Oral Answers to Questions — Civil Service Marriage Bar (Abolition)

– in the House of Commons at 12:00 am on 15 October 1946.

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The following Question stood upon the Order Paper:

Photo of Mr John Edwards Mr John Edwards , Blackburn

—To ask the Chancellor of the Exchequer whether any decision has yet been reached on the abolition of the marriage bar in the Civil Service.

Photo of Mr Hugh Dalton Mr Hugh Dalton , Bishop Auckland

Might I, Mr Speaker, with the leave of the House, be allowed to give a reply to a Question which I know is of considerable public interest and which was not reached, namely. Question No. 75?

The answer is: Yes, Sir. His Majesty's Government have decided that the marriage bar in the Home Civil Service shall henceforth be abolished. I am circulating in the OFFICIAL REPORT a statement on certain points of detail arising out of this decision.

Photo of Sir Waldron Smithers Sir Waldron Smithers , Orpington

On a point of Order. Who is the judge of the importance of a Question, Mr. Speaker? I have two Questions on the Order Paper which have not been reached and which, in my opinion, are much more important than the one which has just been answered by the Chancellor.

Photo of Mr Douglas Clifton Brown Mr Douglas Clifton Brown , Hexham

We all think that our own Questions are the most important, but the judge in this respect is the Minister concerned, with my permission.

Photo of Sir Waldron Smithers Sir Waldron Smithers , Orpington

With great respect, Sir, why should one Question be answered to the detriment of a hundred others?

Photo of Mr Douglas Clifton Brown Mr Douglas Clifton Brown , Hexham

It has been the custom of this House for I do not know how many years. It is one of our rules.

Photo of Mr David Gammans Mr David Gammans , Hornsey

Can the right hon. Gentleman say why this is restricted to the Home Civil Service and why it is not extended to the Colonial Civil Service as well?

Photo of Mr Hugh Dalton Mr Hugh Dalton , Bishop Auckland

Perhaps the hon. Gentleman will read the statement I am circulating. I think that any question such as that which he has in mind could be more conveniently addressed to the Minister directly concerned.

Photo of Mr William Brown Mr William Brown , Rugby

Will the circulated answer cover the incidental effect of this decision—upon which I think the Government are to be congratulated—upon the marriage bar and superannuation arrangements in the public service?

Photo of Mr Hugh Dalton Mr Hugh Dalton , Bishop Auckland

Superannuation is a large issue, and I think the hon. Gentleman had better put a separate Question on that point.

Photo of Mr Evelyn Walkden Mr Evelyn Walkden , Doncaster

Can my right hon. Friend say whether the decision will include State servants or active school teachers employed by local authorities?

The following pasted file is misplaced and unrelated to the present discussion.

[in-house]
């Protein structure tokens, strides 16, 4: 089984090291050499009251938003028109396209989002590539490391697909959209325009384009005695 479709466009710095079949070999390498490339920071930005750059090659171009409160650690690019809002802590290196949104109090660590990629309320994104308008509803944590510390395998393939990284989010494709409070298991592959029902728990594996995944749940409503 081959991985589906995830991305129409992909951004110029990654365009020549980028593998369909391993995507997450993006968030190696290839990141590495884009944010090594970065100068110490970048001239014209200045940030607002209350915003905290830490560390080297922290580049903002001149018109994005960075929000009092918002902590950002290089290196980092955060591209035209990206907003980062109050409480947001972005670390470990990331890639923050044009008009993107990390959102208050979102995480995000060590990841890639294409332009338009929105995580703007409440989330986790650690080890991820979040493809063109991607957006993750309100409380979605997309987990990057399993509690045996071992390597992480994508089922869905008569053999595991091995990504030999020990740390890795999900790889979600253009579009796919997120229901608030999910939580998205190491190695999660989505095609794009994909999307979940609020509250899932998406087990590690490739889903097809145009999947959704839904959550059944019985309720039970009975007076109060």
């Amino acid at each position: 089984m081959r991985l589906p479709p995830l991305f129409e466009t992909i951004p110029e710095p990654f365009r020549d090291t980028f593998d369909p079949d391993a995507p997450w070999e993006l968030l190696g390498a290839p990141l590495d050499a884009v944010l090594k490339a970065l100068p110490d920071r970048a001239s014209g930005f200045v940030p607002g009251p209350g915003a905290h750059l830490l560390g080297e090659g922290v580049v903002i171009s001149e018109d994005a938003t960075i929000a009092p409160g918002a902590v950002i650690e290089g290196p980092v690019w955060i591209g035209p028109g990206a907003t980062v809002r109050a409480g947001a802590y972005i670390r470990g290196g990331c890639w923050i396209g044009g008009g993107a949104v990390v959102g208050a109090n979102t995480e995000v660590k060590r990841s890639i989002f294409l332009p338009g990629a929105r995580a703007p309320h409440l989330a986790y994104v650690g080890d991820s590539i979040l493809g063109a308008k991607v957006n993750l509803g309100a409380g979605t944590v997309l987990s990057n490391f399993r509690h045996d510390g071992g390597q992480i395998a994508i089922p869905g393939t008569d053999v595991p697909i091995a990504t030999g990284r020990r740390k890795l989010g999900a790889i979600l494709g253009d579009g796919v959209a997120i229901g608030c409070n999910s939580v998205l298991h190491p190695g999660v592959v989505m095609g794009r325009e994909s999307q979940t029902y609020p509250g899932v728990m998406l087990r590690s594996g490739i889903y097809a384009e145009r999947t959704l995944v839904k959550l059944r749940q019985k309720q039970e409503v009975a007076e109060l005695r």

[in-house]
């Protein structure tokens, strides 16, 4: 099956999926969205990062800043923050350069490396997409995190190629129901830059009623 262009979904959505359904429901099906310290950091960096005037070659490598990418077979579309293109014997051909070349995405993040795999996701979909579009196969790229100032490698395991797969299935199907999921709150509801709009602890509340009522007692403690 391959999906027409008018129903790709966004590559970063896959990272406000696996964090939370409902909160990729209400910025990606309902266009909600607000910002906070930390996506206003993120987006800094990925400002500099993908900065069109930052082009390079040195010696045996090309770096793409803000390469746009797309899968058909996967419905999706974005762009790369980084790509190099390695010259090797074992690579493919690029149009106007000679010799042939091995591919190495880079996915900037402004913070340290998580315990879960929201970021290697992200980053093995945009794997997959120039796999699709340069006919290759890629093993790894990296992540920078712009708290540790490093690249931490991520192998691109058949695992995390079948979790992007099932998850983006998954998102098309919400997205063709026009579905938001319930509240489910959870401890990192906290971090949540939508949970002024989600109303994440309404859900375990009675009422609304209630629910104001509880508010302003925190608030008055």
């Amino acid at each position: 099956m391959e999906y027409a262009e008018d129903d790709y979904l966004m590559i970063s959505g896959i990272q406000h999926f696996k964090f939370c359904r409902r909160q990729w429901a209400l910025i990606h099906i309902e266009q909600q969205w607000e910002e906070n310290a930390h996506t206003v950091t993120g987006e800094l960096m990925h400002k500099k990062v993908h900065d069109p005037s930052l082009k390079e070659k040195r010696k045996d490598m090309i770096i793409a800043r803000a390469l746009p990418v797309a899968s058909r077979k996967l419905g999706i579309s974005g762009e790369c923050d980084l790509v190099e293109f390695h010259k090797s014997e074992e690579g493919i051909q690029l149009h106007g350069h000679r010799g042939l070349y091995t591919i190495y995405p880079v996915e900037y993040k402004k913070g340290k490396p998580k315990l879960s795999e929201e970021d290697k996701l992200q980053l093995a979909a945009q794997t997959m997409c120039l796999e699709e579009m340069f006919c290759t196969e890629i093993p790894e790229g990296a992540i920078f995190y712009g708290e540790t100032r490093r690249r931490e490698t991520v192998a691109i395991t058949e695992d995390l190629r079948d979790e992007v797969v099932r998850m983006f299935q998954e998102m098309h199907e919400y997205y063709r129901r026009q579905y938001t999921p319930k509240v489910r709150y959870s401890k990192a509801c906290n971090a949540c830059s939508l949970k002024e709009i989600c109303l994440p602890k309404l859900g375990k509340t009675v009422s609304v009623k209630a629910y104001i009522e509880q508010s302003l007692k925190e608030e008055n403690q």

Photo of Mr Hugh Dalton Mr Hugh Dalton , Bishop Auckland

No, Sir, local authorities are not covered.

Photo of Mr Evelyn Walkden Mr Evelyn Walkden , Doncaster

But they are State servants, all the same.

Following is the statement:

In future married women will not be ineligible by reason of their marriage for appointment to established posts in the Home Civil Service, and women who already hold such posts will not be required to resign on marriage. Married women who remain in the Service will be required to comply with the normal conditions and practices of their employment, including regular attendance, the working of overtime when necessary and the acceptance of liability to transfer both within the United Kingdom and outside it. Those who, on account of domestic responsibilities or otherwise are unable to comply with these conditions will not be retained in the Service.

The abolition of the marriage bar will take effect today. It will not give any right of reinstatement to women who have in the past been required to resign from the Civil Service on marriage. Marriage gratuities will be paid, as hitherto, to women who voluntarily resign from established Civil Service posts on marriage. The Government have decided to accept the recommendation of the National Whitley Council Marriage Bar Committee (Cmd. 6886) for improved maternity leave terms.

In order that married women shall not now be debarred from competing in the main open reconstruction competitions of the Home Civil Service, the Civil Service Commissioners have decided to extend until 1st January, 1947, the last date for applying in certain competitions for which the closing date was fixed at 1st September, 1946. They will publish forthwith a complete list of the competitions affected.

This statement refers to established posts in the Home Civil Service. The marriage bar will be retained in the Foreign Service. There are a few posts in the Home Service, closely analogous to posts in the Foreign Service, the holding of which involves residence overseas on representational duties. In this very limited field the possibility of retention on marriage will have to be examined on merits in relation to the facts of each individual case.